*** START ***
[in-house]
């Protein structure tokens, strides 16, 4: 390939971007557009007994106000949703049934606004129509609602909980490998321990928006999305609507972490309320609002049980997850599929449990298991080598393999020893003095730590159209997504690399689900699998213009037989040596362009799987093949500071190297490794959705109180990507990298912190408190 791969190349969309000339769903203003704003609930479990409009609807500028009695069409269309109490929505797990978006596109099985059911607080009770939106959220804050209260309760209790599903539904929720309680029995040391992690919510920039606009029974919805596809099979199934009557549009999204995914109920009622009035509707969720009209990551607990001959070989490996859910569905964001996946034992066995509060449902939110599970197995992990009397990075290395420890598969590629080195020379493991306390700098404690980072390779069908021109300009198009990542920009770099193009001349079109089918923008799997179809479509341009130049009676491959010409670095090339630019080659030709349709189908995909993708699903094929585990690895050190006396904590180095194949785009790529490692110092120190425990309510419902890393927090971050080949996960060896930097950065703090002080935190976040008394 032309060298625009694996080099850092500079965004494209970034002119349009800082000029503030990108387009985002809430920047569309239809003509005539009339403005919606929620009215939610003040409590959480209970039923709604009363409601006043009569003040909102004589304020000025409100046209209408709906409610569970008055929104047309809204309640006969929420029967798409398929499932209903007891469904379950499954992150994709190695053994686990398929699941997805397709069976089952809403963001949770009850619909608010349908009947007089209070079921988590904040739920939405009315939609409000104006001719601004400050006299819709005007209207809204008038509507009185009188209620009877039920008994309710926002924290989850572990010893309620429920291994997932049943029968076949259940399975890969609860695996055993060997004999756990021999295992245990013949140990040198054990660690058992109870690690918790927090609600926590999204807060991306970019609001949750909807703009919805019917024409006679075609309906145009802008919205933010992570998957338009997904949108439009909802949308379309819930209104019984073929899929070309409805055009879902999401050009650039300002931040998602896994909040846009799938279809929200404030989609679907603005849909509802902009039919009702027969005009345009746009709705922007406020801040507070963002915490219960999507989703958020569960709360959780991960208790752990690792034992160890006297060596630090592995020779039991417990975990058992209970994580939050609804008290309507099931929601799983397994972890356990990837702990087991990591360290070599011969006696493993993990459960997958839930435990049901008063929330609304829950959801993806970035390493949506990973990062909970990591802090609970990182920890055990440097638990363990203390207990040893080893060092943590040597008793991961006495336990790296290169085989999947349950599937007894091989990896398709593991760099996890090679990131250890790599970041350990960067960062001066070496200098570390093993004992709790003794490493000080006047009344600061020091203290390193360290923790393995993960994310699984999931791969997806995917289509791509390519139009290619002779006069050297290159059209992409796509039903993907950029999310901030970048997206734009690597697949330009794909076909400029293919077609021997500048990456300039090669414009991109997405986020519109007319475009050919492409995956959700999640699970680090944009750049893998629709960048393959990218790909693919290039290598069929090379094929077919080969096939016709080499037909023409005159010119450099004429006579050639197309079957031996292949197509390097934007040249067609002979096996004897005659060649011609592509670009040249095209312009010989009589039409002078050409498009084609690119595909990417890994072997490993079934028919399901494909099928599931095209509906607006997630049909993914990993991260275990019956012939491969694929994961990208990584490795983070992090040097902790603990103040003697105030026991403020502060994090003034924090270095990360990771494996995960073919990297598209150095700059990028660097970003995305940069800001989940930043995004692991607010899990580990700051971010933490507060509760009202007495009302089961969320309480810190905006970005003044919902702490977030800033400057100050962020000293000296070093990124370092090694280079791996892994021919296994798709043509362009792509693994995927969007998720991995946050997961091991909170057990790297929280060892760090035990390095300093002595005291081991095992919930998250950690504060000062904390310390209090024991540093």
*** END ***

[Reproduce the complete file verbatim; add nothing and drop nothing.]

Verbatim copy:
[in-house]
């Protein structure tokens, strides 16, 4: 390939971007557009007994106000949703049934606004129509609602909980490998321990928006999305609507972490309320609002049980997850599929449990298991080598393999020893003095730590159209997504690399689900699998213009037989040596362009799987093949500071190297490794959705109180990507990298912190408190 791969190349969309000339769903203003704003609930479990409009609807500028009695069409269309109490929505797990978006596109099985059911607080009770939106959220804050209260309760209790599903539904929720309680029995040391992690919510920039606009029974919805596809099979199934009557549009999204995914109920009622009035509707969720009209990551607990001959070989490996859910569905964001996946034992066995509060449902939110599970197995992990009397990075290395420890598969590629080195020379493991306390700098404690980072390779069908021109300009198009990542920009770099193009001349079109089918923008799997179809479509341009130049009676491959010409670095090339630019080659030709349709189908995909993708699903094929585990690895050190006396904590180095194949785009790529490692110092120190425990309510419902890393927090971050080949996960060896930097950065703090002080935190976040008394 032309060298625009694996080099850092500079965004494209970034002119349009800082000029503030990108387009985002809430920047569309239809003509005539009339403005919606929620009215939610003040409590959480209970039923709604009363409601006043009569003040909102004589304020000025409100046209209408709906409610569970008055929104047309809204309640006969929420029967798409398929499932209903007891469904379950499954992150994709190695053994686990398929699941997805397709069976089952809403963001949770009850619909608010349908009947007089209070079921988590904040739920939405009315939609409000104006001719601004400050006299819709005007209207809204008038509507009185009188209620009877039920008994309710926002924290989850572990010893309620429920291994997932049943029968076949259940399975890969609860695996055993060997004999756990021999295992245990013949140990040198054990660690058992109870690690918790927090609600926590999204807060991306970019609001949750909807703009919805019917024409006679075609309906145009802008919205933010992570998957338009997904949108439009909802949308379309819930209104019984073929899929070309409805055009879902999401050009650039300002931040998602896994909040846009799938279809929200404030989609679907603005849909509802902009039919009702027969005009345009746009709705922007406020801040507070963002915490219960999507989703958020569960709360959780991960208790752990690792034992160890006297060596630090592995020779039991417990975990058992209970994580939050609804008290309507099931929601799983397994972890356990990837702990087991990591360290070599011969006696493993993990459960997958839930435990049901008063929330609304829950959801993806970035390493949506990973990062909970990591802090609970990182920890055990440097638990363990203390207990040893080893060092943590040597008793991961006495336990790296290169085989999947349950599937007894091989990896398709593991760099996890090679990131250890790599970041350990960067960062001066070496200098570390093993004992709790003794490493000080006047009344600061020091203290390193360290923790393995993960994310699984999931791969997806995917289509791509390519139009290619002779006069050297290159059209992409796509039903993907950029999310901030970048997206734009690597697949330009794909076909400029293919077609021997500048990456300039090669414009991109997405986020519109007319475009050919492409995956959700999640699970680090944009750049893998629709960048393959990218790909693919290039290598069929090379094929077919080969096939016709080499037909023409005159010119450099004429006579050639197309079957031996292949197509390097934007040249067609002979096996004897005659060649011609592509670009040249095209312009010989009589039409002078050409498009084609690119595909990417890994072997490993079934028919399901494909099928599931095209509906607006997630049909993914990993991260275990019956012939491969694929994961990208990584490795983070992090040097902790603990103040003697105030026991403020502060994090003034924090270095990360990771494996995960073919990297598209150095700059990028660097970003995305940069800001989940930043995004692991607010899990580990700051971010933490507060509760009202007495009302089961969320309480810190905006970005003044919902702490977030800033400057100050962020000293000296070093990124370092090694280079791996892994021919296994798709043509362009792509693994995927969007998720991995946050997961091991909170057990790297929280060892760090035990390095300093002595005291081991095992919930998250950690504060000062904390310390209090024991540093």